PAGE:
Pleural Effusion after CABG

Question: 

My husband is 51 and had triple bypass right before Christmas.  His only symptom of blockage was a minor, yet recurrent, pain in his chest on exertion.  Needless to say, we were shocked.  He has never smoked and only weighs 152 pounds.  His cardiologist says it is 99.9% family history since his dad died in his 40's after having a stroke.

The CABG went well, but he developed a pleural effusion after surgery on both sides.  He has been in and out of the hospital multiple times since.  He has had two thorocentesis procedures and is in the hospital now for the second time with double pneumonia.  

He feels good, but the hospitalist won't let him come home because he prefers i.v. antibiotics.  The cardiologist said there is not enough fluid to drain this time, but we asked for a pulmonologist since my husband is literally on his 4th day of being in the hospital this time.  The pulmonologist wants it drained again because he said there is a high likelihood of repeated infection if it continues to sit there.

No one can explain what is happening.  We are continually told they are not sure what causes this but assure us that it will go ahead.  All tests for congestive heart failure are negative so far.  

We have three young children, and my husband has been working since his recovery.  But, we don't know how long he will be allowed to miss so much work.  We have a hospital specific HMO, so another opinion is not an option unless we pay for it...which we are considering.  Anyway, I thought you might have some thoughts. It seems like my husband's case is quite the mystery.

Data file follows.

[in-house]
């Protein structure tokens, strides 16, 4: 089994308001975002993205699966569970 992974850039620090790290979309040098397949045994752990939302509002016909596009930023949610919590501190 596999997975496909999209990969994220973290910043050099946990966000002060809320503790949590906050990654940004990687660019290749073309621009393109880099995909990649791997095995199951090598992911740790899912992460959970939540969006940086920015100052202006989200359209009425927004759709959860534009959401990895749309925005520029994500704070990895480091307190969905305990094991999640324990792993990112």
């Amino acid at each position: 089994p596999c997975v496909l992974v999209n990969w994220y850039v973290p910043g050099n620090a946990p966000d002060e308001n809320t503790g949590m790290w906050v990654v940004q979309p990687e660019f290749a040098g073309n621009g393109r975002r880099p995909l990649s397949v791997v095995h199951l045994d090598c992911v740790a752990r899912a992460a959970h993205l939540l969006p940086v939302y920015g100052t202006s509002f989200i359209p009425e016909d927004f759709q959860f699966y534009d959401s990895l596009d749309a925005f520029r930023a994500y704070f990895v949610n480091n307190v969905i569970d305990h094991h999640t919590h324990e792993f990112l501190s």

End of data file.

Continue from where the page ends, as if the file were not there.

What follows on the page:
Thanks so much for your time.

Hi Lisa,
The combination of fluid around the lung(s) and a collapsed lung happens occasionally and i have written about this here. Are his surgeons no longer involved with the treatment? I ask this because other doctors are frequently not aware of this problem (sometimes called Dressler's syndrome or post cardiotomy syndrome).

When the lung collapses, it frequently becomes infected, thus the treatment needs to involve lots of chest PT to help re-expand the lung to normal, antibiotics, and occasionally anti-inflammatory and steroid meds.
Hope this helps,
Dr T

Comments

Hi Lisa,

Antibiotics, anti-inflammatory and steroid medications are used in addition to breathing exercises and chest PT in patients with post-cardiotomy syndrome. I have explained this in my previous answer to you,

Dr T

I was wondering if there are medications that induce pleural disease and are there any that can prevent?

Regards,

Lisa

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